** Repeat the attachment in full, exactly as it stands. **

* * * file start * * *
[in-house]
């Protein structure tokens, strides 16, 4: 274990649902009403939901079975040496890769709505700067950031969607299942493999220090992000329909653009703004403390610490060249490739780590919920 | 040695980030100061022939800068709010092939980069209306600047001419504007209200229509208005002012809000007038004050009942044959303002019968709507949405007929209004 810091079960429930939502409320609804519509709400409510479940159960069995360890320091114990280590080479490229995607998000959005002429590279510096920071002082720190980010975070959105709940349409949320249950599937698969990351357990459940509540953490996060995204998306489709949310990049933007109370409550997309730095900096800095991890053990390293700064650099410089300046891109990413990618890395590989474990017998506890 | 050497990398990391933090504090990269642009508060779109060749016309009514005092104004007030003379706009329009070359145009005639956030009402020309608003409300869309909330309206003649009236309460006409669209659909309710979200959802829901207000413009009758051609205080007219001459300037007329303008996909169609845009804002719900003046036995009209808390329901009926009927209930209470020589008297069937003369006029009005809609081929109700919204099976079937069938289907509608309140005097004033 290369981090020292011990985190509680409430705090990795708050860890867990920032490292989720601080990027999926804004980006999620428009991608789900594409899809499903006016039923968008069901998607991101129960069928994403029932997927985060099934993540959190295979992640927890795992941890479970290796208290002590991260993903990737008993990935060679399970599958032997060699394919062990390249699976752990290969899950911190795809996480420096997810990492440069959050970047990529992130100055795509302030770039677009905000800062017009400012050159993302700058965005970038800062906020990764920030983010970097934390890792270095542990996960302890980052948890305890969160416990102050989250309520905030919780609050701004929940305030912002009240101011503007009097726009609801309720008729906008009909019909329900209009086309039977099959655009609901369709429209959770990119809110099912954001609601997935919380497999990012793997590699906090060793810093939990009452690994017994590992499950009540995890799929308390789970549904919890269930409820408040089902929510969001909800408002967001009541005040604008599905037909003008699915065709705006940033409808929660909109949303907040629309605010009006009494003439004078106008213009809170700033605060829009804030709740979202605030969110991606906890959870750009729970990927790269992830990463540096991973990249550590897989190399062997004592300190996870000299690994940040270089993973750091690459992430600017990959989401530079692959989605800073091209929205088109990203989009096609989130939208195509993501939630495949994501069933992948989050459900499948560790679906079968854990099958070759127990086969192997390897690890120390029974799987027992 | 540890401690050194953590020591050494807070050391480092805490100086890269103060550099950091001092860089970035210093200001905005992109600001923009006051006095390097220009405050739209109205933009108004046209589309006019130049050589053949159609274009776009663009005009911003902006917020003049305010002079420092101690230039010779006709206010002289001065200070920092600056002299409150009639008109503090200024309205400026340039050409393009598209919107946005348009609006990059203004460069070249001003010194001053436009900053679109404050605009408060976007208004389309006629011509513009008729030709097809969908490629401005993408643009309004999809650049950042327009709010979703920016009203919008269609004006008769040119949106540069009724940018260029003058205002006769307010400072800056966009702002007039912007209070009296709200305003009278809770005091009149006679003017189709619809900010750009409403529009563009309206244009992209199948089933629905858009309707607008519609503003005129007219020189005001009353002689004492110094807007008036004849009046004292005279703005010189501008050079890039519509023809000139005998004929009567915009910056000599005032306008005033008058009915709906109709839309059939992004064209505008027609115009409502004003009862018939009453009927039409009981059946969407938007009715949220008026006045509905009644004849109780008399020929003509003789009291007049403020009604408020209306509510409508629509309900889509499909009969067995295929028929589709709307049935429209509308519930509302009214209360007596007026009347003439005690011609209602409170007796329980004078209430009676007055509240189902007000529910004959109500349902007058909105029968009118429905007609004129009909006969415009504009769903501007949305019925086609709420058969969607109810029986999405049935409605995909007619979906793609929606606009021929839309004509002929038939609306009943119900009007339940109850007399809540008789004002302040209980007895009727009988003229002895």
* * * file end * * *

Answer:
[in-house]
């Protein structure tokens, strides 16, 4: 274990649902009403939901079975040496890769709505700067950031969607299942493999220090992000329909653009703004403390610490060249490739780590919920 | 040695980030100061022939800068709010092939980069209306600047001419504007209200229509208005002012809000007038004050009942044959303002019968709507949405007929209004 810091079960429930939502409320609804519509709400409510479940159960069995360890320091114990280590080479490229995607998000959005002429590279510096920071002082720190980010975070959105709940349409949320249950599937698969990351357990459940509540953490996060995204998306489709949310990049933007109370409550997309730095900096800095991890053990390293700064650099410089300046891109990413990618890395590989474990017998506890 | 050497990398990391933090504090990269642009508060779109060749016309009514005092104004007030003379706009329009070359145009005639956030009402020309608003409300869309909330309206003649009236309460006409669209659909309710979200959802829901207000413009009758051609205080007219001459300037007329303008996909169609845009804002719900003046036995009209808390329901009926009927209930209470020589008297069937003369006029009005809609081929109700919204099976079937069938289907509608309140005097004033 290369981090020292011990985190509680409430705090990795708050860890867990920032490292989720601080990027999926804004980006999620428009991608789900594409899809499903006016039923968008069901998607991101129960069928994403029932997927985060099934993540959190295979992640927890795992941890479970290796208290002590991260993903990737008993990935060679399970599958032997060699394919062990390249699976752990290969899950911190795809996480420096997810990492440069959050970047990529992130100055795509302030770039677009905000800062017009400012050159993302700058965005970038800062906020990764920030983010970097934390890792270095542990996960302890980052948890305890969160416990102050989250309520905030919780609050701004929940305030912002009240101011503007009097726009609801309720008729906008009909019909329900209009086309039977099959655009609901369709429209959770990119809110099912954001609601997935919380497999990012793997590699906090060793810093939990009452690994017994590992499950009540995890799929308390789970549904919890269930409820408040089902929510969001909800408002967001009541005040604008599905037909003008699915065709705006940033409808929660909109949303907040629309605010009006009494003439004078106008213009809170700033605060829009804030709740979202605030969110991606906890959870750009729970990927790269992830990463540096991973990249550590897989190399062997004592300190996870000299690994940040270089993973750091690459992430600017990959989401530079692959989605800073091209929205088109990203989009096609989130939208195509993501939630495949994501069933992948989050459900499948560790679906079968854990099958070759127990086969192997390897690890120390029974799987027992 | 540890401690050194953590020591050494807070050391480092805490100086890269103060550099950091001092860089970035210093200001905005992109600001923009006051006095390097220009405050739209109205933009108004046209589309006019130049050589053949159609274009776009663009005009911003902006917020003049305010002079420092101690230039010779006709206010002289001065200070920092600056002299409150009639008109503090200024309205400026340039050409393009598209919107946005348009609006990059203004460069070249001003010194001053436009900053679109404050605009408060976007208004389309006629011509513009008729030709097809969908490629401005993408643009309004999809650049950042327009709010979703920016009203919008269609004006008769040119949106540069009724940018260029003058205002006769307010400072800056966009702002007039912007209070009296709200305003009278809770005091009149006679003017189709619809900010750009409403529009563009309206244009992209199948089933629905858009309707607008519609503003005129007219020189005001009353002689004492110094807007008036004849009046004292005279703005010189501008050079890039519509023809000139005998004929009567915009910056000599005032306008005033008058009915709906109709839309059939992004064209505008027609115009409502004003009862018939009453009927039409009981059946969407938007009715949220008026006045509905009644004849109780008399020929003509003789009291007049403020009604408020209306509510409508629509309900889509499909009969067995295929028929589709709307049935429209509308519930509302009214209360007596007026009347003439005690011609209602409170007796329980004078209430009676007055509240189902007000529910004959109500349902007058909105029968009118429905007609004129009909006969415009504009769903501007949305019925086609709420058969969607109810029986999405049935409605995909007619979906793609929606606009021929839309004509002929038939609306009943119900009007339940109850007399809540008789004002302040209980007895009727009988003229002895």